Management aims to control exotic grasses and weeds, and encourage natural processes. Wilding trees can be a serious problem, especially in mountain grasslands. You should not use fertiliser where many small native plants grow amongst the tussocks, as it favours exotic species. Managing short tussock grasslands is particularly difficult because of widespread exotic grasses and hawkweeds (Hieracium spp.). Tall tussock grasslands are less problematic if they are sufficiently dense to shade out exotic grasses and weeds, particularly hawkweeds. Burning to retain tall tussock is problematic, as it favours the spread of weeds and may contribute to soil nutrient losses. Controlled grazing can be used as a management tool, and may help browse-resistant, woody nurse plants like kānuka, to colonise exotic pasture.

Because of the complexities of grassland management, you should seek further information and specialist advice.

Key management actions

  • Graze short tussocklands if competition from ungrazed exotic grasses is a problem, e.g., on fertile soils.
  • Exclude stock from mountain and degraded grasslands, or graze infrequently if exotic grasses are only a minor problem.
  • Control wilding trees by removing, and painting the stumps with herbicide if necessary.
  • Exclude stock from dense or regenerating tall tussocklands (say >20% cover).
  • Control rabbits in dry to moderate rainfall areas.
  • Exclude oversowing and topdressing, unless a tussock appearance is the main purpose.
  • Prevent fires, but seek specialist advice if trying to maintain tall tussockland.

Wetlands and riparian areas

Wetlands are permanently or intermittently wet areas characterised by peaty or grey soils, and plants and animals adapted to these conditions. Open water may be absent or only periodically present. Wetlands include coastal lagoons and estuaries, which support plants and animals tolerant of saline or brackish conditions. They provide an essential link between marine and freshwater ecosystems and are vital to the life cycle of many fish, birds and invertebrates. Riparian areas occur alongside waterways and water bodies; they provide valuable habitat for plants and animals, and affect water quality. Wetlands and riparian areas are often degraded by human use. Grazing affects most unprotected wetlands and riparian areas, reducing vegetation stature and density and letting in more light. This makes them vulnerable to drying out and invasion by weeds.

The single most important factor in protecting a wetland is sustaining its water supply. Other management actions aim to exclude stock, reduce weeds, prevent substrate damage and reduce nutrient inputs. You may need to control vehicle use as it can damage faunal habitat, vegetation and substrates. Nesting birds are disturbed by motorboats, which may need to be controlled. If you wish to maintain a mosaic of open water and emergent vegetation, you may need to control raupō as it colonises open water. As a result of management, moisture levels and plant regeneration should increase. It is important to recognise that wetlands tend to dry out through natural processes and be colonised by woody vegetation. For this reason and their inherent complexity, you should seek specialist advice about their management, e.g., grazing to maintain turf communities or bird habitat.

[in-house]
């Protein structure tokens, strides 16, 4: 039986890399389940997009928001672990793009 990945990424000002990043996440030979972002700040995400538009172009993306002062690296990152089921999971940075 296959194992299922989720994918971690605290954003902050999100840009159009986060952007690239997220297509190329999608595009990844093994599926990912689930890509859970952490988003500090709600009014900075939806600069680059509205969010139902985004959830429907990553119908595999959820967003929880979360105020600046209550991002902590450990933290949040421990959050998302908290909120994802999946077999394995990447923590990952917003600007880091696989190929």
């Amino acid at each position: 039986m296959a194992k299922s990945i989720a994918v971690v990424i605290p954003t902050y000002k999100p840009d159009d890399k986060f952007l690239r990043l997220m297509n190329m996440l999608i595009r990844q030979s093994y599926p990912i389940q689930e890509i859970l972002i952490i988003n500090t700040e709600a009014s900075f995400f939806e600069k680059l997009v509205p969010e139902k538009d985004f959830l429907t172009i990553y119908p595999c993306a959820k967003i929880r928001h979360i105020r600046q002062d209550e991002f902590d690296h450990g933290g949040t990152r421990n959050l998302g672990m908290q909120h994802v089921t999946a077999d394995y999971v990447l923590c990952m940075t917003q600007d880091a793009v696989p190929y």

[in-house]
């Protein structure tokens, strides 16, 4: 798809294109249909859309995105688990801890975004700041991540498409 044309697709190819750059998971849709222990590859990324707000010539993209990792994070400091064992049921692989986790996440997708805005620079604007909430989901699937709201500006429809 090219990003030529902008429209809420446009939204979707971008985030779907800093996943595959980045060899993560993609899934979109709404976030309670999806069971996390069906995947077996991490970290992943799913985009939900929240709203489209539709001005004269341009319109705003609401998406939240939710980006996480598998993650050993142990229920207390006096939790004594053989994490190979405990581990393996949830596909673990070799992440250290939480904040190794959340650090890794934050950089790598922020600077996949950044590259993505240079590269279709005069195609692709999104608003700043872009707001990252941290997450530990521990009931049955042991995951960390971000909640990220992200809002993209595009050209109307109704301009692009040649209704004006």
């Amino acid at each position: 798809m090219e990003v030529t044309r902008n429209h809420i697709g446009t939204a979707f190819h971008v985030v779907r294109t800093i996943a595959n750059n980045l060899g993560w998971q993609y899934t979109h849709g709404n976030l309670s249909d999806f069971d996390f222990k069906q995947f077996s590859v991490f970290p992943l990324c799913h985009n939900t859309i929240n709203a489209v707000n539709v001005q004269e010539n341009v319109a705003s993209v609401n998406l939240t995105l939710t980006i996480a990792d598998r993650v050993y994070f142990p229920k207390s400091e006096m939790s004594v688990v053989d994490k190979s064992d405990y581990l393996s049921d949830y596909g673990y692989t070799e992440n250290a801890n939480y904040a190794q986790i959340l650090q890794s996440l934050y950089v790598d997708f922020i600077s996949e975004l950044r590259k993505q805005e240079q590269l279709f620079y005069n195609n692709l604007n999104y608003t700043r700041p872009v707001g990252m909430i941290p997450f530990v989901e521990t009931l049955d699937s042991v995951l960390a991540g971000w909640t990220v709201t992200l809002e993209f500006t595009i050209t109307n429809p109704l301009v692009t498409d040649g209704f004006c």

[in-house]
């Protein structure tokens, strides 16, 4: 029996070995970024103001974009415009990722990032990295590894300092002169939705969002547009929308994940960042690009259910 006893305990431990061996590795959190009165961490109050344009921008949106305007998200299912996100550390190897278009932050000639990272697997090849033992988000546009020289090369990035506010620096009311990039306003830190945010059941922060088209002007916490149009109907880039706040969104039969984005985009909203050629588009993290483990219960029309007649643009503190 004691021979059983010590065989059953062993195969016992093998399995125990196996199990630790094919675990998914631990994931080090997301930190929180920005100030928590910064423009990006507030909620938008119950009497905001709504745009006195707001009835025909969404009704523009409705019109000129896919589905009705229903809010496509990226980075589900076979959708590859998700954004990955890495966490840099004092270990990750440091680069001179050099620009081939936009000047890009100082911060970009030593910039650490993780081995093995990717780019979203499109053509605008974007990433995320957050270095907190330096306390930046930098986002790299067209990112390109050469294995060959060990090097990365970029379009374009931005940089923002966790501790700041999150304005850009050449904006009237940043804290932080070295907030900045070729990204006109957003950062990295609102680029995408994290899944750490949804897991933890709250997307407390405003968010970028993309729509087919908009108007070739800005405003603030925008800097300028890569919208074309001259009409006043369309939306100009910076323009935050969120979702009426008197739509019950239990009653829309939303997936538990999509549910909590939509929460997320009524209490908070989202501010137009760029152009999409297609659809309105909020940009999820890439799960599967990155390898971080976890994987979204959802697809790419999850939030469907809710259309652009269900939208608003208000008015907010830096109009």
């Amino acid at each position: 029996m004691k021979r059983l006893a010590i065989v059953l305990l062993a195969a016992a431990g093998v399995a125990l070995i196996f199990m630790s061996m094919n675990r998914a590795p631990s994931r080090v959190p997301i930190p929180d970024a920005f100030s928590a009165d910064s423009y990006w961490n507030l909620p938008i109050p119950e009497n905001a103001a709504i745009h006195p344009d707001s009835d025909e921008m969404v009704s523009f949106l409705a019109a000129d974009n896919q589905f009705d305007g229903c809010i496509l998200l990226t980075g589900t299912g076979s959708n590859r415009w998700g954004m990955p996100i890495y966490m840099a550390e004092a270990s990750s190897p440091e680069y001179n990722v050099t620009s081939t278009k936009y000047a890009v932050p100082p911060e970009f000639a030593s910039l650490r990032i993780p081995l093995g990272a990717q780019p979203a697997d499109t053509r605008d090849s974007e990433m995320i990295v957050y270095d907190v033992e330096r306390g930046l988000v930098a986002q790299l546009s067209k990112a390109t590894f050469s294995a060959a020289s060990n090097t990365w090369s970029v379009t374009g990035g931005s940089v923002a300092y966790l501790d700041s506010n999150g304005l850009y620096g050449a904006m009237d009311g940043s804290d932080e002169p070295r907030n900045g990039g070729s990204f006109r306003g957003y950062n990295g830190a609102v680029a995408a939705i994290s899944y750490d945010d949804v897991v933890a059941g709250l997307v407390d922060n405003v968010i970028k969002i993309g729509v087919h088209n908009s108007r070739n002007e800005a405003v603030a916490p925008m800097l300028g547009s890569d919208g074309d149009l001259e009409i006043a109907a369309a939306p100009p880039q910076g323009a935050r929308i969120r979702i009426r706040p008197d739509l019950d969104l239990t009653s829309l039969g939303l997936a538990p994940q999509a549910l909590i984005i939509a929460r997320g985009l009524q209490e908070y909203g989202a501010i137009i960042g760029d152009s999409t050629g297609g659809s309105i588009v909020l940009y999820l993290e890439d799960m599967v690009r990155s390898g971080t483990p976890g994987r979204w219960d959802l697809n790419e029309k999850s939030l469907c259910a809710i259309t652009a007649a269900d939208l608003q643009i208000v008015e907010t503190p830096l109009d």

A profile of mature riparian/lakeshore vegetation.
A profile of mature riparian/lakeshore vegetation












If you protect and restore riparian areas, water quality should improve, flood peaks decline and habitat for land and water animals increase. A minimum riparian width of 10 m is recommended on either side of a stream, but you will need larger buffers for rivers, i.e., 20 m plus. The width of a protected riparian area most likely to support self-sustaining native vegetation with minimal maintenance, is 15-20 m (NIWA 2000).

Key management actions

  • Improve water supply if necessary, e.g., by blocking or redirecting a drain.
  • Exclude stock except in special circumstances.
  • Exclude oversowing and topdressing to reduce nutrient input and grazing.
  • Control weeds.
  • Prevent fires.
  • Control animal pests.
  • Control human impacts, e.g., motorboat and off-road vehicle use.
  • Undertake restoration planting if needed.

Coastal dunelands and banks

Dunelands close to settlements and farmland are more vulnerable to a range of uses. On these dunelands, historic burning and grazing triggered erosion. The marram grass, tree lupin and pines planted to stabilise the sand then displaced native species such as pïngao and spinifex/kōwhangatara. Native dune vegetation is now less common, and natural dune and bank systems are usually found only in remote locations.

Management aims to reduce vegetation damage from animal pests, stock, weed competition and human over-use. Protection also increases natural plant regeneration and succession, and limits disturbance and predation of native animals, particularly lizards. You may need to undertake restoration planting of communities where native dune-binding plants (spinifex/kōwhangatara, pïngao and sand tussock) have disappeared or are only sparse. This may include blowout sites. You may also need to plant coastal bush and shrubland on reardunes to help remedy their past destruction.